About 100 people gathered outside the Fourth Precinct police station in north Minneapolis on Thursday to celebrate ­Thanksgiving with friends and family brought together in a time of turmoil.

They huddled around fires, prayed and gave thanks while sharing overflowing plates of donated food beneath the falling snow. It marked the 12th day of protests outside the precinct headquarters since Jamar Clark died after being shot by police Nov. 15.

The gathering, which protesters called “BlacksGiving,” came a day after Clark’s ­family laid him to rest. At the Wednesday funeral, more than 300 people paid their respects and said goodbye to the man whose death has drawn attention from around the nation.

Clark was removed from life support Nov. 16, less than 24 hours after he was shot in a struggle with officers. Witnesses have said Clark, who was unarmed, was handcuffed when he was shot. Police deny that claim, saying Clark was interfering with paramedics tending to his girlfriend, the victim of an assault. A police union leader has said Clark was reaching for an officer’s gun.

On Thursday, protesters bowed their heads and prayed for Clark and his family.

“It’s really powerful to see community solidarity on Thanksgiving,” said Nekima Levy-Pounds, Minneapolis NAACP president. “We are going to persevere until we see change.”

Police watched from behind barricades as protesters dug into their mashed potatoes and gravy, turkey and pumpkin pie.

Zion Baptist Church Pastor Brian C. Herron led the protesters in a prayer. Herron said the church must be present when the community is trying to heal after a tragedy.

“The church cannot be silent on the issue of justice,” he said.

Volunteers erected an insulated food tent outside the Fourth Precinct, and the NAACP and Zion Baptist Church donated meals for the gathering.

Rochelle Garcia, 39, came to the precinct with a group from Zion Baptist Church. She said she hopes to bring her children along with her next time.

“You have to do something about it even if it’s to come and pray,” she said.

Community donations

Dozens of North Side residents donated heaters, tents and traditional Thanksgiving fare for the event. A steady stream of homemade pies were delivered to the food tent in the hours before the dinner.

Ten restaurant-style heat lamps lined the block in front of the precinct station on Plymouth Avenue N., and demonstrators also gathered around campfires that have been glowing all week. Tarps, collecting snow, were covering large stockpiles of firewood on either end of the street.

Kristine Hamer, 27, kept warm by the fire with her 7-year-old daughter, Alejandra. Hamer has spent eight days at the protests with her daughter. Each day after school, she said, they head over to the precinct.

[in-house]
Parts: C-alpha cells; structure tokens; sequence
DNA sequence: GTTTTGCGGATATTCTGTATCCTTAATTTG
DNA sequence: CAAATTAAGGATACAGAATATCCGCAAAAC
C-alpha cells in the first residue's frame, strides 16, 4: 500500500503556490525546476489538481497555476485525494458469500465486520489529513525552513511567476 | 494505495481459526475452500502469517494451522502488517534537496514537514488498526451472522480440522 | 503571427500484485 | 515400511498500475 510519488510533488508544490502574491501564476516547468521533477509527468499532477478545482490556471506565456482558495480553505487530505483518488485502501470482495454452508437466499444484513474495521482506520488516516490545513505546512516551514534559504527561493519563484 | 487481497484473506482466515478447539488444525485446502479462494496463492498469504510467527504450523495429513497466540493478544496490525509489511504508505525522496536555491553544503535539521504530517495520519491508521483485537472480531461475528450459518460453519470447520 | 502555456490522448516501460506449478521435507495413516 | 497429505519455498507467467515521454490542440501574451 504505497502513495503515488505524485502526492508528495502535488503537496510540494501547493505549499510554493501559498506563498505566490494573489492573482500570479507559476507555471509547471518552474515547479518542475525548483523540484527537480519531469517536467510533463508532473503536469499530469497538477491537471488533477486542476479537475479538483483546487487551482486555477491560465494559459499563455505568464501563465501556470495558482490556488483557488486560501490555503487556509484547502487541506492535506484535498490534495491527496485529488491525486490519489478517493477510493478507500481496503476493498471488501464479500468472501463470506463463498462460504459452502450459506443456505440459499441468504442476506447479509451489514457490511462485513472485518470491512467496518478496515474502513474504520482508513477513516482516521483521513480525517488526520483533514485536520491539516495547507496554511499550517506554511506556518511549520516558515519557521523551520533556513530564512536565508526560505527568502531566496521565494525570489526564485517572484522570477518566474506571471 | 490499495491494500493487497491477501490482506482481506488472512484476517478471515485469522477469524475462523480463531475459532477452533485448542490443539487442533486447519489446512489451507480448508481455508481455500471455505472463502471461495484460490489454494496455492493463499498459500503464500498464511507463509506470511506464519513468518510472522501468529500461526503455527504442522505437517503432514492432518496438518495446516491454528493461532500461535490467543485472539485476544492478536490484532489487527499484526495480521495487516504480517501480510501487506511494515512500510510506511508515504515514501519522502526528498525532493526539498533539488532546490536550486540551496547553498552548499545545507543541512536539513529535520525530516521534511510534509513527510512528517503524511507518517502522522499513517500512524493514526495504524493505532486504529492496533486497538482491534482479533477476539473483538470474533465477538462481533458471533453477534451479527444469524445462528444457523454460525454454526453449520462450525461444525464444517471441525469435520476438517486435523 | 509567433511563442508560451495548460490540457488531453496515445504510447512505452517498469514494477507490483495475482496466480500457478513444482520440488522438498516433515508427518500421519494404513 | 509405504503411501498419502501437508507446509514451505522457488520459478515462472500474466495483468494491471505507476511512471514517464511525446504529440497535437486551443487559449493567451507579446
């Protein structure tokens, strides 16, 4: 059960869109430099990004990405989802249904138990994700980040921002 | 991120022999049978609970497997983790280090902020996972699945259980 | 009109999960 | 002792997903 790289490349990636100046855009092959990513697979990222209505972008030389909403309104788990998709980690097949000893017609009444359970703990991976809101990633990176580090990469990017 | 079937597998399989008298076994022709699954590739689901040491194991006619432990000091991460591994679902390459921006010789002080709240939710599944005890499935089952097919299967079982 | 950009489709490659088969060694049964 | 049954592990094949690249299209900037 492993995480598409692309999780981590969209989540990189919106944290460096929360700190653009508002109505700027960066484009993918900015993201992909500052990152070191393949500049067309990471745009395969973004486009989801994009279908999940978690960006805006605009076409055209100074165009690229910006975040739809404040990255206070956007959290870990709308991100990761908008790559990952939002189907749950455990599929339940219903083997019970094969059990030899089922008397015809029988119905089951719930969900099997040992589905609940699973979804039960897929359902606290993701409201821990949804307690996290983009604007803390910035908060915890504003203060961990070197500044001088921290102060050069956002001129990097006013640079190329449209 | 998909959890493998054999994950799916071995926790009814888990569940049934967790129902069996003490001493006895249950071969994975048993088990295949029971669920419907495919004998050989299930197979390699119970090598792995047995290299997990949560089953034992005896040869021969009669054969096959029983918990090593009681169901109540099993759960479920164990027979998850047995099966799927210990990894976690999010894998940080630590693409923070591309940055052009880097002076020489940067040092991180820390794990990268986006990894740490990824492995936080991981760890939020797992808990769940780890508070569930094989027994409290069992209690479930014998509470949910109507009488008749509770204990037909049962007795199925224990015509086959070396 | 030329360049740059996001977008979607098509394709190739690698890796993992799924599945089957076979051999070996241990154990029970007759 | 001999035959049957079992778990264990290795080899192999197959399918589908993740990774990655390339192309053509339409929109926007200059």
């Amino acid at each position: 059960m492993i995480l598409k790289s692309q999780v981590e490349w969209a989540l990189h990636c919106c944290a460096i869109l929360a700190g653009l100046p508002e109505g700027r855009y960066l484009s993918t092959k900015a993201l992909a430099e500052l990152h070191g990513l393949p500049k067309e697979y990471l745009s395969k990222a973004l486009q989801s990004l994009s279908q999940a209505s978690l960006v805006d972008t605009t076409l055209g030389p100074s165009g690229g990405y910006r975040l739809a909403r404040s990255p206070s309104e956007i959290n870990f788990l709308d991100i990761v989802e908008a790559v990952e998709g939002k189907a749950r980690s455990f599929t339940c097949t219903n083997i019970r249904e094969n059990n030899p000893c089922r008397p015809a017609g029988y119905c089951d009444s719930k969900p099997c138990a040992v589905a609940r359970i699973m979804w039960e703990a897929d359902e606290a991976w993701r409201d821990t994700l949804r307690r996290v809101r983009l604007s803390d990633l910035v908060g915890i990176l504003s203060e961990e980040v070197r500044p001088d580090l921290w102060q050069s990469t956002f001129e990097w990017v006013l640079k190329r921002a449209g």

Hamer said her daughter understands the situation.

“I don’t want someone hunting her down,” she said. “I want change for everyone.”

The Tatanka Truck — a food truck — parked outside the encampment offering smoked turkey, hominy soup and hot cedar-maple tea to protesters.

A couple of protesters began to boo when two police officers stepped outside to walk around the encampment, but they were quickly quieted by fellow demonstrators.

Wesley Martin and Clark’s cousin, Cameron, limped around the encampment on crutches. Both Martin and Cameron Clark were shot Monday in an apparently racially motivated attack near the precinct. Four men are in jail in connection with the attack.

Members of the community came up to Martin and ­Cameron Clark to thank them for their courage.

“It’s tough in the morning but then I get up and get walking, and it’s all good,” Martin said.

Several men have stepped in since Monday to provide security to protesters at the precinct, Levy-Pounds said.

At the Thanksgiving feast, Levy-Pounds said a prayer for the five protesters shot Monday. She encouraged protesters to thank Martin and Cameron Clark, as well as offer support to the mother of a man who is still in the hospital after he was shot in the stomach.

She reminded the crowd that Jamar Clark’s family could not celebrate the holiday with him.

“We care about Jamar and what happened to him,” she said. “We are going to continue standing strong and ­persevering.”

Community leaders, including U.S. Rep. Keith Ellison, have asked protesters to end their encampment. But demonstrator Jeremy Little said that within the unrest, the community found a place to heal in front of the police station.

“Right outside our oppressor, we found peace,” he said.

A church service will be held in front of the station on Sunday, Levy-Pounds said.